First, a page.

Miami artist’s work hangs at Governor’s Mansion

Miami Herald

September 22, 2007


By Marc Caputo

TALLAHASSEE — The staid and somewhat old Governor’s Mansion has a little Picasso-like flavor now that two new paintings from Miami artist Xavier Cortada are hanging in the entrance hall in honor of Hispanic Heritage Month.

Cortada, the son of exiles from Havana and a little fishing village called Nuevitas, said Friday that the two paintings named Conquistadores(Explorers) and Raíces (Roots) symbolize the struggles Hispanics have faced and overcome in coming to the state.

“The hardship those conquistadores and settlers felt is the same hardship many Hispanics experience today,” Cortada said, describing his work as expressionist but influenced by Cuban Modernist brush strokes taught to him by his father and uncle.

“I want Honduran kids living in Little Havana to know that they’re part of a history that’s more than 500 years old.”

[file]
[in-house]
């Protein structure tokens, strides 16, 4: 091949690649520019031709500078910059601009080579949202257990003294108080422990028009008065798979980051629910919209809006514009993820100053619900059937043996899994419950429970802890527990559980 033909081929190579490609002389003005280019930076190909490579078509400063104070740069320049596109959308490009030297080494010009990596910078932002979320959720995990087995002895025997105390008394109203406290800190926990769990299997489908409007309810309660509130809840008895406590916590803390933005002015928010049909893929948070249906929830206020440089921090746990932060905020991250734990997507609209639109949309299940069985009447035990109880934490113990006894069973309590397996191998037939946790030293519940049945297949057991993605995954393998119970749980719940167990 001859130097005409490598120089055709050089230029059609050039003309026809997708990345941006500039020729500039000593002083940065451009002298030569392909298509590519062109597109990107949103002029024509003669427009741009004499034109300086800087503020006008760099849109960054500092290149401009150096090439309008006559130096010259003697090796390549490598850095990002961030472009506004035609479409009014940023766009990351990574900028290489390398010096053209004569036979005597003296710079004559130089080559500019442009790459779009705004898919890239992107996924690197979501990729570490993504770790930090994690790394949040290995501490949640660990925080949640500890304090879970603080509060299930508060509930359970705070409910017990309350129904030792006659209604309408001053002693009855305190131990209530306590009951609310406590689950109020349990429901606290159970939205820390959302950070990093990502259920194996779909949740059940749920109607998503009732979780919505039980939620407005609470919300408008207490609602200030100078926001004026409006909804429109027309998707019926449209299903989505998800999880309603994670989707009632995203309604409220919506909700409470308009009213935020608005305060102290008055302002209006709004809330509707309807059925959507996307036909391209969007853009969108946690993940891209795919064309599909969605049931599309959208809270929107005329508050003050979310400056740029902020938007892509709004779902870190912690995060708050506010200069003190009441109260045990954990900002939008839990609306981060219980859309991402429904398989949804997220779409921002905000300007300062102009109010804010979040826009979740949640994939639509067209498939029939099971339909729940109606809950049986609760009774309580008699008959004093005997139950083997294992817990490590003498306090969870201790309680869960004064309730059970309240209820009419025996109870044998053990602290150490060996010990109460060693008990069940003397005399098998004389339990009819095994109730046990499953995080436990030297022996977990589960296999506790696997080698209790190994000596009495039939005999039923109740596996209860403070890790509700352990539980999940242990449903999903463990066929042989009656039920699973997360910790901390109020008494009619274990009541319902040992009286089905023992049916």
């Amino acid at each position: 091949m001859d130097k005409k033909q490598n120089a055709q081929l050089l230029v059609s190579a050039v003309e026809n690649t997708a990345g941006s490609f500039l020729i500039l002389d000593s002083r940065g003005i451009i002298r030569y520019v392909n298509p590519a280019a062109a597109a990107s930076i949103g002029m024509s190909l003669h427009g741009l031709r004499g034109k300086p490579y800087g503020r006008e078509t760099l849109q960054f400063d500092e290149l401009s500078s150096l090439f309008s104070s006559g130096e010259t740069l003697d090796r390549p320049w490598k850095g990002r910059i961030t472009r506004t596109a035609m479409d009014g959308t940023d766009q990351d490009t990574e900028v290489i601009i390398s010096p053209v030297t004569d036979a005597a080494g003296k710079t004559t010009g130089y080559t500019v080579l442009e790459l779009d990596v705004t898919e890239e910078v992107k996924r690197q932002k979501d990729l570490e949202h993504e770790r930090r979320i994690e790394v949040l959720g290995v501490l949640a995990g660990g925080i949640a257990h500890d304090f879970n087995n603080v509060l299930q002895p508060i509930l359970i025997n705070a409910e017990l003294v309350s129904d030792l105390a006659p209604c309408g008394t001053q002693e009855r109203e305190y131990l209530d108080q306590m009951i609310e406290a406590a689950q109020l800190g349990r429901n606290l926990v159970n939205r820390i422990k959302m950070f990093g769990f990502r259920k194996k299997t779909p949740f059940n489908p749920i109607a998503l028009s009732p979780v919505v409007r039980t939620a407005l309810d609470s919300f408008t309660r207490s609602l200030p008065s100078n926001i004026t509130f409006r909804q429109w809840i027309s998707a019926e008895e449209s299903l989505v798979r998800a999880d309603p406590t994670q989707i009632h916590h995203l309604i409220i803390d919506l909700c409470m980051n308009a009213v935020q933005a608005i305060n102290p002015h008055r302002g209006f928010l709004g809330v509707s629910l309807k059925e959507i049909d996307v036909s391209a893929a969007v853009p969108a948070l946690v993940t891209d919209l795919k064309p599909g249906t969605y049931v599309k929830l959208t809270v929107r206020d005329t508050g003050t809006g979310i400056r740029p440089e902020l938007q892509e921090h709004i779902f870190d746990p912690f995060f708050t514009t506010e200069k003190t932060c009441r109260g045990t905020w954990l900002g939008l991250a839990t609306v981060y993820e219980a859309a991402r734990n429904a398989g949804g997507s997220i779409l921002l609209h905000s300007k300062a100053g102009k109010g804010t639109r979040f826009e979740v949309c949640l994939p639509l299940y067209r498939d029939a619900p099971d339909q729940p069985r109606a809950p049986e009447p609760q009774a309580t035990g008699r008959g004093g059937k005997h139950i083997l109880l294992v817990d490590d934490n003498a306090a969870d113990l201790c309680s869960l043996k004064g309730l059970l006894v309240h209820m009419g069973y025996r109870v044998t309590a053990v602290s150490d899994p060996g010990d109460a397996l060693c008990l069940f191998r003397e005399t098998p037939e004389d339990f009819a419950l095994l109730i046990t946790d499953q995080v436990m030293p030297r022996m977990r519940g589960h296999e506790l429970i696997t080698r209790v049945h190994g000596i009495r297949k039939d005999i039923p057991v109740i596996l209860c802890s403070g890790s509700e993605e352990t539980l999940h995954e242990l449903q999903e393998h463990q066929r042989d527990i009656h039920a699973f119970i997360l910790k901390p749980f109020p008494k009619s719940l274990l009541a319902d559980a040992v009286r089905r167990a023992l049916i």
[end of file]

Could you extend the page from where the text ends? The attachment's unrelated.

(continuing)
Cortada, 43 and a Democrat, said he wasn’t just honored that Republican Gov. Charlie Crist tapped him to be the featured raices-cortadaartist for Hispanic Heritage month, he saluted the Republican governor’s “tremendous leadership” for holding a global-warming summit and putting the issue in the minds of Florida’s private citizens and politicians.

The issue is dear to Cortada, who has produced a series of “ice paintings” to raise awareness about the threat of climate change.

Cortada first came to Crist’s attention through former Gov. Jeb Bush, who featured the artist in 2003.

Crist, who has featured the paintings of the African-American Highwaymen in the mansion as well, introduced Cortada as someone willing “to share his gift from God.” One of the paintings, Conquistadores, is to be sold for an undisclosed price to Washington Mutual, which then plans to donate the painting to the state. The other, Raíces, Cortada is loaning to Florida for a decade.

Both paintings heavily feature intertwining mangroves, withConquistadores featuring a forbidding impasse of trees and a crocodile and Raíces a family in a welcoming forest with a pelican. Cortada said it reflects his own family’s experience in which his mother and father had the help of government and churches. “Without them,” he said, “my family would have been with the crocodiles, not with the pelicans.”

Read more here: